Just Action

$25.00

14 in stock

14 in stock

Just Action // $25

  • Format: Hardcover
  • Availability: Ships in 7-10 days
  • Liveright Publishing Corporation
  • Publication Date: June 2023
  • Written by Richard and Leah Rothstein

About the book

In the six years since its initial publication, “The Color of Law,” "the most forceful argument ever published on how federal, state, and local governments gave rise to and reinforced neighborhood segregation" (William Julius Wilson), has become a landmark work, which—through its nearly one million copies sold—has helped to define the fractious age in which we live. Aware that twenty-first-century segregation continues to promote entrenched inequality, Richard Rothstein has now teamed with housing policy expert Leah Rothstein to write “Just Action,” a blueprint for action for concerned citizens and community leaders alike. This book describes dozens of activities that readers and supporters can undertake in their own communities to make their commitment real, producing victories that might finally challenge residential segregation and help remedy America's profoundly unconstitutional past.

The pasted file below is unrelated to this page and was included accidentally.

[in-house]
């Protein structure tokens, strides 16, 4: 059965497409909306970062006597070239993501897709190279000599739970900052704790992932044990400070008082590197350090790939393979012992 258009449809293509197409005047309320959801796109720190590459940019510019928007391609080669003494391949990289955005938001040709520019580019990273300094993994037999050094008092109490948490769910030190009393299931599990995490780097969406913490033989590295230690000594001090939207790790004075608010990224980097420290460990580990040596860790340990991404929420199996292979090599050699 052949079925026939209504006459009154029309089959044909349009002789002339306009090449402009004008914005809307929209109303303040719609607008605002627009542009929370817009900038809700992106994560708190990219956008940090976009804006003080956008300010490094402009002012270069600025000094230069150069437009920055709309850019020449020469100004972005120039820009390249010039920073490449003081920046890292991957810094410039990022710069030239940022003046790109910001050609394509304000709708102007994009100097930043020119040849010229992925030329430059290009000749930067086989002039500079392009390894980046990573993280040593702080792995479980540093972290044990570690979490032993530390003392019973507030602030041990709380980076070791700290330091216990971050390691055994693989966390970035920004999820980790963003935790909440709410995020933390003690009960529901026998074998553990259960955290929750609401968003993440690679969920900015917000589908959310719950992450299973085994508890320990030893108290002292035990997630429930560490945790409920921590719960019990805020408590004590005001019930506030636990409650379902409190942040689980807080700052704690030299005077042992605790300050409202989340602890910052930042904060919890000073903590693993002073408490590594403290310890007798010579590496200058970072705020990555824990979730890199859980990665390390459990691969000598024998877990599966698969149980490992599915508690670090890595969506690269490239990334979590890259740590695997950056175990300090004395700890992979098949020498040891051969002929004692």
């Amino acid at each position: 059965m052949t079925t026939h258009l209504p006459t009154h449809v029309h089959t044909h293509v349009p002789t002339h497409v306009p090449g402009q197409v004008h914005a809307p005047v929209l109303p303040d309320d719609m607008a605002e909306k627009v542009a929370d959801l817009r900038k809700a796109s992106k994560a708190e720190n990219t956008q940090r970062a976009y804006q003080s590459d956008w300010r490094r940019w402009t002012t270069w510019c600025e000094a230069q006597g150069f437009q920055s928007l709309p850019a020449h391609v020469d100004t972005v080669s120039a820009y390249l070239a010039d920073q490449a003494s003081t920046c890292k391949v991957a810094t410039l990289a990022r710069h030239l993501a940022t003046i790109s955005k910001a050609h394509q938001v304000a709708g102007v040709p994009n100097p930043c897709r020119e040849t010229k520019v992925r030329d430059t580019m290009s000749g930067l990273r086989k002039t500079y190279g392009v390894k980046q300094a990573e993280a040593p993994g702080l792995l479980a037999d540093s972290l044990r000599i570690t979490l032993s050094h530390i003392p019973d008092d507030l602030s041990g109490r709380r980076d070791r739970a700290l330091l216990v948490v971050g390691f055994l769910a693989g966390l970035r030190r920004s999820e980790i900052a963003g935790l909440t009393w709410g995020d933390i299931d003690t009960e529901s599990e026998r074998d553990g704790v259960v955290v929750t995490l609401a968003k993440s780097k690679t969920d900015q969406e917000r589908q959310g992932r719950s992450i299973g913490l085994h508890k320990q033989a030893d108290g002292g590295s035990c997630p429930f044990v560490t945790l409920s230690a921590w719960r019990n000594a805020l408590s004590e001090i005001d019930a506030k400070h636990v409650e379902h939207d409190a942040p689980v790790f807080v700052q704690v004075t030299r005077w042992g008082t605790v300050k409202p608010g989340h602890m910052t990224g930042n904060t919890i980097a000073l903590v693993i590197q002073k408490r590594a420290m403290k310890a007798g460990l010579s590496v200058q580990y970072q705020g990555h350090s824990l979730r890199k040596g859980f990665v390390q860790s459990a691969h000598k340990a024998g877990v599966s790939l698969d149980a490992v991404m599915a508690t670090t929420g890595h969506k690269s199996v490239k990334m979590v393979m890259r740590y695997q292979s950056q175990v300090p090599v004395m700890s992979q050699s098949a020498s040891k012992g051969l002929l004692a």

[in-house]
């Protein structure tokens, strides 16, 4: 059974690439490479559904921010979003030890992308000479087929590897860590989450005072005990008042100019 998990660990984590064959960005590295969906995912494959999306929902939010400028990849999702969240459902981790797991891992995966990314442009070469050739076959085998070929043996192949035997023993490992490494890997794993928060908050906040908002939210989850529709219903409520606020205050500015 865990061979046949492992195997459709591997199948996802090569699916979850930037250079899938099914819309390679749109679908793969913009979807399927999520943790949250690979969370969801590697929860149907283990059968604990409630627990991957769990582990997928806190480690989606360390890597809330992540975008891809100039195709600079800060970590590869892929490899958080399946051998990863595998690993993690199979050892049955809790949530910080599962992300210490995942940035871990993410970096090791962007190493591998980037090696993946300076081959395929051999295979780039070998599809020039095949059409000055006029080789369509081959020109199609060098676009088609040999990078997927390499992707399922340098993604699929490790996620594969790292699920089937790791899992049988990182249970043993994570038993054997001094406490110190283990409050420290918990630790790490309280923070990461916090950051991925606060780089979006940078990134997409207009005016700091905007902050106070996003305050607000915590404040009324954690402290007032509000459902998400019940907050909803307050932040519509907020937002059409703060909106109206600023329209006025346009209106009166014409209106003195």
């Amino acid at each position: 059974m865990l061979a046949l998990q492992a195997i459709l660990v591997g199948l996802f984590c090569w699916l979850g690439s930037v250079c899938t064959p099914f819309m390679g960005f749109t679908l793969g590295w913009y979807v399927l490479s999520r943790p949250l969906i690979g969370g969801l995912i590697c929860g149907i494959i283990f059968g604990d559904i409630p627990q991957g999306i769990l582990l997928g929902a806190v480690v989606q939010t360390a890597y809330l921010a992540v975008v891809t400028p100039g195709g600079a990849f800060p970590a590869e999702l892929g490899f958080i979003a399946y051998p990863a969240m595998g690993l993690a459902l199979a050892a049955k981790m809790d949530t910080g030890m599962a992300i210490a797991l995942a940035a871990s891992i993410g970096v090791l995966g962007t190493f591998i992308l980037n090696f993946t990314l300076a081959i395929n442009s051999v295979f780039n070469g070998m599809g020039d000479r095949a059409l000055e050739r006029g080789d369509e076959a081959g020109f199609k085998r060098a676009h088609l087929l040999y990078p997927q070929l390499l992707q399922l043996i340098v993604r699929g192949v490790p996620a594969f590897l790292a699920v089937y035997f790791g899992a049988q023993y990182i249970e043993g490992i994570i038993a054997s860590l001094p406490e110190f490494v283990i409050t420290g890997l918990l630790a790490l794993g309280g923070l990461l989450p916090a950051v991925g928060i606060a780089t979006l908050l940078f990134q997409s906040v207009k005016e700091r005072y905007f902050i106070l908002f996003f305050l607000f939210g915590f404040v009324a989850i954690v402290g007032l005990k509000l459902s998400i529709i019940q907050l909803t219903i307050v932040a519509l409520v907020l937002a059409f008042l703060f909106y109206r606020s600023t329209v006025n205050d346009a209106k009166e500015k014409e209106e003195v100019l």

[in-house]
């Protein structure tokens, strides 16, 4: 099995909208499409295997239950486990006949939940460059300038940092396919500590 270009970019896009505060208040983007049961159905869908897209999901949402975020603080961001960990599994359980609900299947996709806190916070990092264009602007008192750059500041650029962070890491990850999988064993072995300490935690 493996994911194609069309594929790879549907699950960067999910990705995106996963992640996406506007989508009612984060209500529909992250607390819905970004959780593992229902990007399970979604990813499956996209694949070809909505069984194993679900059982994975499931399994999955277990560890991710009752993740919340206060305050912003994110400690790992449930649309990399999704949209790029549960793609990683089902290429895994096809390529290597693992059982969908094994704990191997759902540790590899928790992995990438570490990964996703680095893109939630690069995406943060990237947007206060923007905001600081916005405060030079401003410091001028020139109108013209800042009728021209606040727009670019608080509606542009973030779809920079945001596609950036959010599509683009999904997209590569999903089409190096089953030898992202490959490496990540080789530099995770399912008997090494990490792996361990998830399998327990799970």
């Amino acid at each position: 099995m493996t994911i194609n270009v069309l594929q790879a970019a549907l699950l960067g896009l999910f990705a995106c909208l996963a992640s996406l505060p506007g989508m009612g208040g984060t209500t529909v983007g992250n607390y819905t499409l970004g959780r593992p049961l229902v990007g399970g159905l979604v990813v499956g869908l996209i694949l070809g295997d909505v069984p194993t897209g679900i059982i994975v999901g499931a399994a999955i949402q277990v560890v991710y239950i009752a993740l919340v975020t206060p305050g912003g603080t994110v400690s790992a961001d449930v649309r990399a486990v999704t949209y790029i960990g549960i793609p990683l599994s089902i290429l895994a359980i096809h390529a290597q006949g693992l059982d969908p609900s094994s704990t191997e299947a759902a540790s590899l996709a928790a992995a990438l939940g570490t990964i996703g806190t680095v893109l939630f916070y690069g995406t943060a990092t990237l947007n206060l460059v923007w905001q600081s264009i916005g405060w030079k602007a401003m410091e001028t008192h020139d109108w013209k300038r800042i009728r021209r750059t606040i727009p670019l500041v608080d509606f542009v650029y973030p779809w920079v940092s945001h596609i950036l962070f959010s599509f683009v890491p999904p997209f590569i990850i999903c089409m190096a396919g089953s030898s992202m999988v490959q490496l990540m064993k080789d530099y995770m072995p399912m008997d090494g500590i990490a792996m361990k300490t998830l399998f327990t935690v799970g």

About the Authors

Richard Rothstein is the author of “The Color of Law: A Forgotten History of How Our Government Segregated America.” A Distinguished Fellow of the Economic Policy Institute, the Thurgood Marshall Institute of the NAACP Legal Defense Fund, and of the Haas Institute at the University of California (Berkeley). In addition to his recent book, "The Color of Law," he is the author of many other articles and books on race and education. Previous influential books include Class and Schools: Using Social, Economic and Educational Improvement to Close the Black-White Achievement Gap, and Grading Education: Getting Accountability Right.

Leah Rothstein has worked on public policy and community change, from the grassroots to the halls of government. She led the Alameda County and San Francisco probation departments’ research on reforming community corrections policy and practice to be focused on rehabilitation, not punishment. She has been a consultant to nonprofit housing developers, cities and counties, redevelopment agencies, and private firms on community development and affordable housing policy, practice, and finance. Her policy work is informed by her years as a community organizer with PUEBLO and Californians for Justice, working on housing, public safety, environmental justice, and youth leadership, and as a labor organizer with the Union of Needletrades, Industrial, and Textile Employees (UNITE).